Today, Senator Tom Harkin and Representative George Miller offer a ray of light amid the austerity blight in Washington. They are announcing introduction of a bill – the Fair Minimum Wage Act of 2013 – to raise the minimum wage gradually to $10.10 and index it so it adjusts annually with inflation. Their legislation would also raise the minimum wage for tipped workers (at present a miserly $2.13 per hour) for the first time in 20 years.
This common sense reform is long overdue. The current federal minimum wage – $7.25 per hour – is not enough for a full-time worker to lift a family out of poverty. The current rate is lower than it was in the 1960s, adjusted for inflation. If the minimum wage had kept pace with rising worker productivity, it would be $21.72 per hour.
The decline in the value of the minimum wage is a reflection of the failure of the conservative era that began with Ronald Reagan. It has produced Gilded Age inequality. Today corporate profits are at record levels as a percentage of the economy; workers wages at record lows. In the two years coming out of the Great Recession, the top 1 percent captured a staggering 121 percent of the nation’s income growth. The rest of us lost ground. The Wall Street Journal reports that nine Wall Street moguls pocketed a total of more than $1 billion in dividends and compensation last year. At the same time, a full-time minimum wage worker – most of whom work not in small businesses but in large companies – can’t earn enough to lift her family from poverty. It is time to raise the floor.
The Miller-Harkin legislation is an essential piece of the fundamental reforms needed if this economy is to work for working people. If Washington had any sense, it would turn from the destructive fixation on austerity and begin debating – and moving – a bold agenda for good jobs and growth.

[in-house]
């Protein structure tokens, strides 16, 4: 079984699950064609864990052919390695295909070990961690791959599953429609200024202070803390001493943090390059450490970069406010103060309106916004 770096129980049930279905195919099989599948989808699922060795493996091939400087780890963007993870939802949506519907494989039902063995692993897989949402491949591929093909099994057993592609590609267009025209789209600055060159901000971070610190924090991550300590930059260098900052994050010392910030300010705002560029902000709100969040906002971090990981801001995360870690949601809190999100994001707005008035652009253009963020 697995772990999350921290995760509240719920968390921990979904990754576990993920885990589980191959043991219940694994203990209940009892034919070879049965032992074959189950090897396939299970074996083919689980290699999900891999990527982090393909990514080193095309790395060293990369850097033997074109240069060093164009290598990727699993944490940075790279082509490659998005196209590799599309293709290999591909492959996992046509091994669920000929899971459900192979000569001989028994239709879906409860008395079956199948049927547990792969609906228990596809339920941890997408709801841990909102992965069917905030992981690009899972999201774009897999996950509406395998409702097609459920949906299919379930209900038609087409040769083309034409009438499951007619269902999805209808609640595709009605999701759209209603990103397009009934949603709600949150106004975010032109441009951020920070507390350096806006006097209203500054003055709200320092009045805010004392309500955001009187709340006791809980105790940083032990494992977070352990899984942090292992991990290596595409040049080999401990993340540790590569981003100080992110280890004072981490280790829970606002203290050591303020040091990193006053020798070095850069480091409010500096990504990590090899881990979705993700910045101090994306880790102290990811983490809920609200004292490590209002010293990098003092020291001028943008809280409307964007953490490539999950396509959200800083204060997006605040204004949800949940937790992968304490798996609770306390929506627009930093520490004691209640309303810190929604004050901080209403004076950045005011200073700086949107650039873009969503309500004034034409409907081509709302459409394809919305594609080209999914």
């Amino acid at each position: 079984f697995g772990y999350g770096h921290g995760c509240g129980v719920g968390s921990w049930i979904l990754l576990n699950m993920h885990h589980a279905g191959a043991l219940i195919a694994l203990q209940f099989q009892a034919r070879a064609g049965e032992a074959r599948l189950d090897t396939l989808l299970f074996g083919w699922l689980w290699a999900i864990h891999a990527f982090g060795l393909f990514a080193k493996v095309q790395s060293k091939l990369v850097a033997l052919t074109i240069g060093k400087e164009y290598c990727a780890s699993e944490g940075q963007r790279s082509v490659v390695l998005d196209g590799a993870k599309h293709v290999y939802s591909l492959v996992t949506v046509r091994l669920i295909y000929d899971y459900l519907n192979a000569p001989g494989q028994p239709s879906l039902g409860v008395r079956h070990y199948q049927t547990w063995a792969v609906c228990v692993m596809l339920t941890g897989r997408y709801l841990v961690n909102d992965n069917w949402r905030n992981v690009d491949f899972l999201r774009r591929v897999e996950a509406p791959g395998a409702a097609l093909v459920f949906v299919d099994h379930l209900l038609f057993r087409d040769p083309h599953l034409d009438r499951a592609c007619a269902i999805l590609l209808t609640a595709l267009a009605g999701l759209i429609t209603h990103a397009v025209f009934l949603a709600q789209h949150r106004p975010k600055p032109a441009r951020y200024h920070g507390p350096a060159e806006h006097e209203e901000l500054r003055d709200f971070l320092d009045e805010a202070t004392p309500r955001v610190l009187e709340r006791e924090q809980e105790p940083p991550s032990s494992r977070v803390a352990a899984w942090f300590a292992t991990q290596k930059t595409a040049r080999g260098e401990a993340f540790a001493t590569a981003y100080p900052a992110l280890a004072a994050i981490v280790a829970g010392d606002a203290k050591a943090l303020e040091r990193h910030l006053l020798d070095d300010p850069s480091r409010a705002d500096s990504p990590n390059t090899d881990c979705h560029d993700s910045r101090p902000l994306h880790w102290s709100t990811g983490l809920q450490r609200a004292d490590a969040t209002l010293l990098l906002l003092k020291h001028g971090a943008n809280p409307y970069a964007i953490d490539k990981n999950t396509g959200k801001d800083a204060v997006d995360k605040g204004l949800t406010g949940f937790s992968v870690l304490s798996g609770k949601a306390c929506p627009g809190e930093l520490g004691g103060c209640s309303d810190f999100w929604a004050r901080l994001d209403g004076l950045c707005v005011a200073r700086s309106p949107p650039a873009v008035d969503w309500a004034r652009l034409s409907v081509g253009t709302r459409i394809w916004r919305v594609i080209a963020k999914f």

Not surprisingly, the effort to raise the floor will succeed only if Americans raise the roof. House Speaker John Boehner has already announced Republican opposition. The tired and discredited arguments are being trotted out. Republicans argue an honest wage will cost jobs, despite numerous studies showing this isn’t true. They argue reform will hurt small business, despite reality that most minimum wage workers work for large companies. They argue inaccurately that the wage goes mostly to young workers, although it isn’t apparent why teenagers and young workers saddled with student debt shouldn’t get paid a living wage.
Speaker Boehner will refuse even to give this bill a vote – for if it came to the floor, it would surely pass. It will require a national mobilization to demand legislators sign a discharge petition even to get it to a vote. That will come next.
For now, enjoy this rare display of common sense in a city bereft of it. Applaud two legislators working for working people in a city corrupted by big money. And remember as wages decline, inequality increases and austerity bites, there are alternatives. It does not have to be this way.